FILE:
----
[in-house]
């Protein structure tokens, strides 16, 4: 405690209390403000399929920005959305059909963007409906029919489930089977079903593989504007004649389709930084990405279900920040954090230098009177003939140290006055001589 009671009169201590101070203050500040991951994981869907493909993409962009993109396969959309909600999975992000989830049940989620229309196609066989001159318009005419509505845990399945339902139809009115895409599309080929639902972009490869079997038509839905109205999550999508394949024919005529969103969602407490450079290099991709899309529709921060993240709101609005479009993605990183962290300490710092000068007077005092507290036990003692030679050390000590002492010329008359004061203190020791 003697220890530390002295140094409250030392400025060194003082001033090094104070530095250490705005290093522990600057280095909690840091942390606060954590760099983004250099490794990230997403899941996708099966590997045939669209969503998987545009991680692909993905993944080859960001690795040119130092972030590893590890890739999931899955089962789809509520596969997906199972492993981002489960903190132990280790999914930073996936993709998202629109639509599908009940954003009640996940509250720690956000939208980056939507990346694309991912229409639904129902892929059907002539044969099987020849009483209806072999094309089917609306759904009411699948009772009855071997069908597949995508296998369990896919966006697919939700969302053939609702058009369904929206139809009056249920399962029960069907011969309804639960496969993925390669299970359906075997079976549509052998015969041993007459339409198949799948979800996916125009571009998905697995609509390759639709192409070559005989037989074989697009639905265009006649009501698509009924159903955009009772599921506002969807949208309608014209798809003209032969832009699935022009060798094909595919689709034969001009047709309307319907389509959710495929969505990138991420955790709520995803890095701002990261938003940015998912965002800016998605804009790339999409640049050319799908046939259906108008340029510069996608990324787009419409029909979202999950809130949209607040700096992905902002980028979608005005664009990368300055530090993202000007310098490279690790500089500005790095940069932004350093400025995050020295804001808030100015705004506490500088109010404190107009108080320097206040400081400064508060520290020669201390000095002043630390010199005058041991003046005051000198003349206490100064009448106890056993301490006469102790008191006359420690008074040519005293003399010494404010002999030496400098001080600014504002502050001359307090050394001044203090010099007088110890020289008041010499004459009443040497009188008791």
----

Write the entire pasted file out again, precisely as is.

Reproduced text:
[in-house]
């Protein structure tokens, strides 16, 4: 405690209390403000399929920005959305059909963007409906029919489930089977079903593989504007004649389709930084990405279900920040954090230098009177003939140290006055001589 009671009169201590101070203050500040991951994981869907493909993409962009993109396969959309909600999975992000989830049940989620229309196609066989001159318009005419509505845990399945339902139809009115895409599309080929639902972009490869079997038509839905109205999550999508394949024919005529969103969602407490450079290099991709899309529709921060993240709101609005479009993605990183962290300490710092000068007077005092507290036990003692030679050390000590002492010329008359004061203190020791 003697220890530390002295140094409250030392400025060194003082001033090094104070530095250490705005290093522990600057280095909690840091942390606060954590760099983004250099490794990230997403899941996708099966590997045939669209969503998987545009991680692909993905993944080859960001690795040119130092972030590893590890890739999931899955089962789809509520596969997906199972492993981002489960903190132990280790999914930073996936993709998202629109639509599908009940954003009640996940509250720690956000939208980056939507990346694309991912229409639904129902892929059907002539044969099987020849009483209806072999094309089917609306759904009411699948009772009855071997069908597949995508296998369990896919966006697919939700969302053939609702058009369904929206139809009056249920399962029960069907011969309804639960496969993925390669299970359906075997079976549509052998015969041993007459339409198949799948979800996916125009571009998905697995609509390759639709192409070559005989037989074989697009639905265009006649009501698509009924159903955009009772599921506002969807949208309608014209798809003209032969832009699935022009060798094909595919689709034969001009047709309307319907389509959710495929969505990138991420955790709520995803890095701002990261938003940015998912965002800016998605804009790339999409640049050319799908046939259906108008340029510069996608990324787009419409029909979202999950809130949209607040700096992905902002980028979608005005664009990368300055530090993202000007310098490279690790500089500005790095940069932004350093400025995050020295804001808030100015705004506490500088109010404190107009108080320097206040400081400064508060520290020669201390000095002043630390010199005058041991003046005051000198003349206490100064009448106890056993301490006469102790008191006359420690008074040519005293003399010494404010002999030496400098001080600014504002502050001359307090050394001044203090010099007088110890020289008041010499004459009443040497009188008791």